Introduction On Racism Epigraphs A History of the Pulps A B C D E F G H I J K L M N O P Q R S T U V W X Y Z
Glossary and Character Taxonomy Breakdown by Country of Origin Bibliography Table of Contents The Best of the Encyclopedia
Smith, Silent. Silent Smith was created by “Day Keene,” the pseudonym of Gunnar Hjerstedt (Tom Doyle, Herman the Great, Kitty Keene, Matt Mercer), and appeared in nine stories in Dime Mystery Magazine and Detective Tales from 1940 to 1945, beginning with “Mr. Smith’s Flying Corpses” (Dime Mystery Magazine, Dec. 1940).
Silent Smith, sometimes called “the Silver Fox,” is a quasi-legal power in New York City. He began small, as a boy, shining shoes and selling papers and peddling gimcracks, and through hard work became The Guy Behind The Guy in the city. Well, hard work, and skill at gambling. “For the last forty-five years he had gambled, gambled on men as well as on the more predictable games of chance such as horses, dice and cards.” Smith gambles on boys, as well, orphans without homes or parents. Smith stakes them to a start, and when they grow up, whether they are policemen or mouthpieces for lawyers, they remain his boys, and help him however they can.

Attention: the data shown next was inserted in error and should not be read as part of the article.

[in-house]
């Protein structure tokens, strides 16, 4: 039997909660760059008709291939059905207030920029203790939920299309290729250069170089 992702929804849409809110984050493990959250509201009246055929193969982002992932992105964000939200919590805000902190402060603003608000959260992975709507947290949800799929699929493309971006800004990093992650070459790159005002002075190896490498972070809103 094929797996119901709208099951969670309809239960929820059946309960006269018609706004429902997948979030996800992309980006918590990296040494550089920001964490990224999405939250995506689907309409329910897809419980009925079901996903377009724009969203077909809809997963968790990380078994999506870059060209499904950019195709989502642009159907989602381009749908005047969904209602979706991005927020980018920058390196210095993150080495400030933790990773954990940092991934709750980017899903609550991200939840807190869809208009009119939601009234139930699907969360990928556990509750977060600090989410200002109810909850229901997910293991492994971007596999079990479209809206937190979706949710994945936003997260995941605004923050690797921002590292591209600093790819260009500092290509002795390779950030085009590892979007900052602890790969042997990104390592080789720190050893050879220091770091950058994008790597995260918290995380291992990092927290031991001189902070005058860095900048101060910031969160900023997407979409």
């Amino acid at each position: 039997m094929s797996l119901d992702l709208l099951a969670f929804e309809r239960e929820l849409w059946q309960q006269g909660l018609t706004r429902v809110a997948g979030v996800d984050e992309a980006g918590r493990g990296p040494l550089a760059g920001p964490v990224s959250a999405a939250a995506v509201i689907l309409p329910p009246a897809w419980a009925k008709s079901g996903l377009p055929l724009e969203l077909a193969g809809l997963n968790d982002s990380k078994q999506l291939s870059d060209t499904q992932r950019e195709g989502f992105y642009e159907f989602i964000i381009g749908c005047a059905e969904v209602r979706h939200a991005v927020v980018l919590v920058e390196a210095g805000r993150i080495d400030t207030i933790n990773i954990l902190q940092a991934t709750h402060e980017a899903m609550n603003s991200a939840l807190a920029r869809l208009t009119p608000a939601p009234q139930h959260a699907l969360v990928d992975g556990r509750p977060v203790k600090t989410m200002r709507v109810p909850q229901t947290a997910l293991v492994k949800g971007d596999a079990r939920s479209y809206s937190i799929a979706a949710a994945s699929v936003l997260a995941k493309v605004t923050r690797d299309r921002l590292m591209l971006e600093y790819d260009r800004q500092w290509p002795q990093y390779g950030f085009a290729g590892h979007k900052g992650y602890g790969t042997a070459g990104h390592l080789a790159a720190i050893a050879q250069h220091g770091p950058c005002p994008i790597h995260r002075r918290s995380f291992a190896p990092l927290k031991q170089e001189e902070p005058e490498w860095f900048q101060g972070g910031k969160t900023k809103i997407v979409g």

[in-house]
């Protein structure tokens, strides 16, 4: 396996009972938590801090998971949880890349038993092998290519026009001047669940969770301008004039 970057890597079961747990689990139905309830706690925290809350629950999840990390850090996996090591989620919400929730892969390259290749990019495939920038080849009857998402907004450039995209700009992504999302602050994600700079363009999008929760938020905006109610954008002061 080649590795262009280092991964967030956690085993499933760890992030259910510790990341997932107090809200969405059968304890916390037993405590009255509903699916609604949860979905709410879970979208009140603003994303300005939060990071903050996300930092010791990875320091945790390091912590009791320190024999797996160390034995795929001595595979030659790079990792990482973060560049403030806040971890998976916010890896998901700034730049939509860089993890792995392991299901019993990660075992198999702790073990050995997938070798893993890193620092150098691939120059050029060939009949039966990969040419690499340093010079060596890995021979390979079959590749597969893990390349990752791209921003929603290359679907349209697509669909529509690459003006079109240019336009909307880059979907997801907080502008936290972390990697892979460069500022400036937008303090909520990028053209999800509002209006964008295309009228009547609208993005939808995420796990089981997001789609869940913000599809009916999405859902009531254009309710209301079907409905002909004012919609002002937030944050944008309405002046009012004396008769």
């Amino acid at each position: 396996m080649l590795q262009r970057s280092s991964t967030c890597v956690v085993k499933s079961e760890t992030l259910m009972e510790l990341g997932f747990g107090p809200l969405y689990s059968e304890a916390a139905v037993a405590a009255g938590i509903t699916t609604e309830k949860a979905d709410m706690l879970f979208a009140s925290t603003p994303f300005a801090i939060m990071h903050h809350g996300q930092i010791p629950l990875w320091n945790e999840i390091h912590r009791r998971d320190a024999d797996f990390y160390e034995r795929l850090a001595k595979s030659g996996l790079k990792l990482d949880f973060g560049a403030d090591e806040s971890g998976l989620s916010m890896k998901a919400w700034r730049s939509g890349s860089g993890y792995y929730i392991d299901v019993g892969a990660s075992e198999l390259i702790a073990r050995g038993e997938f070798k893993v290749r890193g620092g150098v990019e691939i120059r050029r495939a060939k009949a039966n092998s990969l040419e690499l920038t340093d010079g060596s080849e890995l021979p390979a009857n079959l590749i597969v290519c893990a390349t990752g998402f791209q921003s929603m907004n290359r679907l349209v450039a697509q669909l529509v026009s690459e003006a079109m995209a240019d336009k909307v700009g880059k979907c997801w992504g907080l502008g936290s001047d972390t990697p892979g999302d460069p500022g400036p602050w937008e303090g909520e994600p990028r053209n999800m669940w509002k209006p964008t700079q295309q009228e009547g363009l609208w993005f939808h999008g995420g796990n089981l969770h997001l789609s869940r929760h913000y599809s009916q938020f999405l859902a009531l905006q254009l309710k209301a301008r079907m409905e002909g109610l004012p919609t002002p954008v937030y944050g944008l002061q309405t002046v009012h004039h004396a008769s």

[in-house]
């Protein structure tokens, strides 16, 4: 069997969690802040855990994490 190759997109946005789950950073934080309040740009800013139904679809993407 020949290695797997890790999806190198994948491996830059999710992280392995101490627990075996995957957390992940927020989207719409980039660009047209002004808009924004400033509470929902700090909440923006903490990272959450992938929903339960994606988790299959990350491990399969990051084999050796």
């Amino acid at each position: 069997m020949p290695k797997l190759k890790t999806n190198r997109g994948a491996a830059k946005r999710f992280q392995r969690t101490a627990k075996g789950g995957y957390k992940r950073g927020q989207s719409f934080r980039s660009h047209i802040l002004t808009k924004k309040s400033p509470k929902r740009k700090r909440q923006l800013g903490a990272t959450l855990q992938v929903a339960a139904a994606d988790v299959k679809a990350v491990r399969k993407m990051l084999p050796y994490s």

Smith doesn’t speak much, and is “sixty and looked forty. He was a dapper little man with kindly eyes and silvered temples.” He wears a four-carat, square-cut diamond in his tie. Among his enemies is a group of Nazi Evil Surgeon Mad Scientists loose in New York City.
* I'm including the Silent Smith stories in the Best of the Encyclopedia list because they are well-written. Well-written by pulp standards, anyhow. Gunnar Hjerstedt was and is better known as a novelist, and the Silent Smith stories appeared relatively early in his career as a writer. More than his other pulp stories, the Silent Smith stories hint at the casual competence he would later display. Smith and his "boys" are an entertaining group, the intrusion of Nazi Mad Scientists into a mystery series works smoothly in Hjerstedt's hands, and the stories in general give off an air of letting the reader in on the secrets of how NYC actually is run, which is always an enjoyable thing to read.
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